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Tocqueville, apparently, was wrong. Jacksonian America was n

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Tocqueville, apparently, was wrong. Jacksonian America was n [#permalink] New post 07 May 2018, 02:42
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76% (02:43) correct 23% (05:42) wrong based on 13 sessions
Tocqueville, apparently, was wrong. Jacksonian America was not a fluid, egalitarian society where individual wealth and poverty were ephemeral conditions. At least so argues E. Pessen in his iconoclastic study of the very rich in the United States between 1825 and 1850. Pessen does present a quantity of examples, together with some refreshingly intelligible statistics, to establish the existence of an inordinately wealthy class. Though active in commerce or the professions, most of the wealthy were not self-made but had inherited family fortunes. In no sense mercurial, these great fortunes survived the financial panics that destroyed lesser ones. Indeed, in several cities, the wealthiest one percent constantly increased its share until by 1850 it owned half of the community's wealth. Although these observations are true, Pessen overestimates their importance by concluding from them that the undoubted progress toward inequality in the late eighteenth century continued in the Jacksonian period and that the United States was a class-ridden. plutocratic society even before industrialization.
According to the passage, Pessen indicates that all of the following were true of the very wealthy in the United States between 1825 and 1850 EXCEPT:

(A)They formed a distinct upper class.
(B)Many of them were able to increase their holdings.
(C)Some of them worked as professionals or in business.
(D)Most of them accumulated their own fortunes.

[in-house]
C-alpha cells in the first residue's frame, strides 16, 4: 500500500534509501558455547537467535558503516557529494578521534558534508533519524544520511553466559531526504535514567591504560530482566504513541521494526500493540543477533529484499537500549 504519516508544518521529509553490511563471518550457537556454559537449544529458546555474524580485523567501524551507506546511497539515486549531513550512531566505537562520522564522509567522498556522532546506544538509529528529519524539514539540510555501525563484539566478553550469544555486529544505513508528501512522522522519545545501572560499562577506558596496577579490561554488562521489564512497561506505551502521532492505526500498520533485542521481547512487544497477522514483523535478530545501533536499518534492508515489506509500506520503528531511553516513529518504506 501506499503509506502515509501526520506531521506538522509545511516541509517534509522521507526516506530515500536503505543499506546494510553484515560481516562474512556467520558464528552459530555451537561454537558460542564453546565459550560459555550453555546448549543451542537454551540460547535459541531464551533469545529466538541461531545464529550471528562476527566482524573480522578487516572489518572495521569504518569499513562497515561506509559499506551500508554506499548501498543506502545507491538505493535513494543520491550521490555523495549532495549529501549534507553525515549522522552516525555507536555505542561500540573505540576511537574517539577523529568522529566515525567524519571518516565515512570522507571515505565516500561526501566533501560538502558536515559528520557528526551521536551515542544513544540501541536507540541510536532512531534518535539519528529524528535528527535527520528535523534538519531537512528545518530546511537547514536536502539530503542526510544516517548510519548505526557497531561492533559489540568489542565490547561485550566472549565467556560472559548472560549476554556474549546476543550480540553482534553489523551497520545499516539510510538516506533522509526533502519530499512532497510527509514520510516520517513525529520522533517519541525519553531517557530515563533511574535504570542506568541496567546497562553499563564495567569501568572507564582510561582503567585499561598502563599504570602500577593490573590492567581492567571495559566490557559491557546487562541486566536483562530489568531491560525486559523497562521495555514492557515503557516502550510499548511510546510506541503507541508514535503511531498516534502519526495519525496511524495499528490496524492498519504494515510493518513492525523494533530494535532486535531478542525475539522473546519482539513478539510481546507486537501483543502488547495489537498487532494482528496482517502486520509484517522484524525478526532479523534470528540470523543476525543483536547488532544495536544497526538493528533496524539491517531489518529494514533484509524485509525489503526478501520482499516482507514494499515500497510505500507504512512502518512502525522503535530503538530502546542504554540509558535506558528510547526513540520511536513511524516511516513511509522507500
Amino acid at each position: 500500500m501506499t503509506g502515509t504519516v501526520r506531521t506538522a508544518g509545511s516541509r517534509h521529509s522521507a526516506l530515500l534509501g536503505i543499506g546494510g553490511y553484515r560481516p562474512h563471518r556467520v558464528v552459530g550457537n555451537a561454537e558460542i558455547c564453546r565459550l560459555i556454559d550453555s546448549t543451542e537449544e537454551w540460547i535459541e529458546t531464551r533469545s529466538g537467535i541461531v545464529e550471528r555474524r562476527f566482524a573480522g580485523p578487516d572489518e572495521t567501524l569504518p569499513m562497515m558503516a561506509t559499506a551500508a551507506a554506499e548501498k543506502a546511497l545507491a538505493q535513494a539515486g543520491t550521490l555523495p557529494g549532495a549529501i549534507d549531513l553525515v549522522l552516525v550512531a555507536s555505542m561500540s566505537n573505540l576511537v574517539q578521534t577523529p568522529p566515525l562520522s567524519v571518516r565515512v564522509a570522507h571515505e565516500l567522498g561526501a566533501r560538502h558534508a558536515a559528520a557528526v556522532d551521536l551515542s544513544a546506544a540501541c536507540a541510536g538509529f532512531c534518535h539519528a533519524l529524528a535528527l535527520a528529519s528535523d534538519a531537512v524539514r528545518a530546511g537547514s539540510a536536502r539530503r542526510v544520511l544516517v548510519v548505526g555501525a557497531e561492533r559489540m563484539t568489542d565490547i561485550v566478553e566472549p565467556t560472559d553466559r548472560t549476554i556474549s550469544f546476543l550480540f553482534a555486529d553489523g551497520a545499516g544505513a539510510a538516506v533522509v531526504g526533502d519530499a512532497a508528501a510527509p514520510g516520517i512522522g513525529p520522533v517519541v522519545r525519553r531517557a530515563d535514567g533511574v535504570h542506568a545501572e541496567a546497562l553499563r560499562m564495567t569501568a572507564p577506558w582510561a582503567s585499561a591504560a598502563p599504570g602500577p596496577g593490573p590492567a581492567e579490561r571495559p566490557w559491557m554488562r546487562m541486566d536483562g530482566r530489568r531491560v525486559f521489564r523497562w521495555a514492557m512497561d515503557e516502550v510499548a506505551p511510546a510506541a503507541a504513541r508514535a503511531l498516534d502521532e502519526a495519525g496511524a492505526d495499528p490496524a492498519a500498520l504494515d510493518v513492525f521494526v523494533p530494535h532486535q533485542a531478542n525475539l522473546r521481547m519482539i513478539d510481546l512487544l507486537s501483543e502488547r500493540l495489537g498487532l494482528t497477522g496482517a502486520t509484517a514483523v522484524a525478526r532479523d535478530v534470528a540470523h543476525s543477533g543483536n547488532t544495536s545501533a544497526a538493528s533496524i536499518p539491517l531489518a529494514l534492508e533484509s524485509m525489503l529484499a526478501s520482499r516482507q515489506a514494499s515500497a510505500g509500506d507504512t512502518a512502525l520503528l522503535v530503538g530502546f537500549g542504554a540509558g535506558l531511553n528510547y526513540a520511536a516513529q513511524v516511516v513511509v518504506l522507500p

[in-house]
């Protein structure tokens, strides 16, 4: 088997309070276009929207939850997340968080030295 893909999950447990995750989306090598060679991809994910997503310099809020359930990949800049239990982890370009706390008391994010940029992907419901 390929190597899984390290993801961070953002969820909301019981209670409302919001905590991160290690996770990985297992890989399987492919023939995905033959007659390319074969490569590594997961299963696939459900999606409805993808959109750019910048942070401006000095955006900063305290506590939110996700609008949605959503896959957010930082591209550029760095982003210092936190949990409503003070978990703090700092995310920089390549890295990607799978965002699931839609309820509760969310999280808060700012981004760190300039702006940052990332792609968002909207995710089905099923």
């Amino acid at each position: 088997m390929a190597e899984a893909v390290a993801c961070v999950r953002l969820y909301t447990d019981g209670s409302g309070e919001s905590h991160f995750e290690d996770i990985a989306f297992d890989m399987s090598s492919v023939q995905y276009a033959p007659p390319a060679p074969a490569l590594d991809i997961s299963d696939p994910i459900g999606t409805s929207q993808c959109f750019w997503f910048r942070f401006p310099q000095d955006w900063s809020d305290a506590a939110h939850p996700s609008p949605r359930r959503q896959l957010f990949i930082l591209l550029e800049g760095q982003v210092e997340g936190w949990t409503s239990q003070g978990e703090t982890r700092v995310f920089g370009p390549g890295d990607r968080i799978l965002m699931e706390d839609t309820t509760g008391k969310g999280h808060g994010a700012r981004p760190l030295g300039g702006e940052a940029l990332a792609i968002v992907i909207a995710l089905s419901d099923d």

(E)Many of them retained their wealth in spite of financial upheavals.

[Reveal] Spoiler: OA
D


The author's attitude toward Pessen's presentation of statistics can be best described as

(A) disapproving
(B) shocked
(C) suspicious
(D) amused
(E) laudatory

[Reveal] Spoiler: OA
E



Which of the following best states the author's main point?

(A) Pessen's study has overturned the previously established view of the social and economic structure of early nineteenth-century America. (B) Tocqueville's analysis of the United States in the Jacksonian era remains the definitive account of this period.
(C) Pessen's study is valuable primarily because it shows the continuity of the social system in the United States throughout the nineteenth century.
(D) The social patterns and political power of the extremely wealthy in the United States between 1825 and 1850 are well documented.
(E) Pessen challenges a view of the social and economic system in the United States from 1825 to 1850, but he draws conclusions that are incorrect.

[Reveal] Spoiler: OA
E


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Re: Tocqueville, apparently, was wrong. Jacksonian America was n [#permalink] New post 19 Jan 2019, 20:25
Any explanation please?
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Re: Tocqueville, apparently, was wrong. Jacksonian America was n [#permalink] New post 30 Jan 2019, 22:38
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A short but very troublesome passage as it is difficult to understand. Nevertheless, the flow of thought is palpable.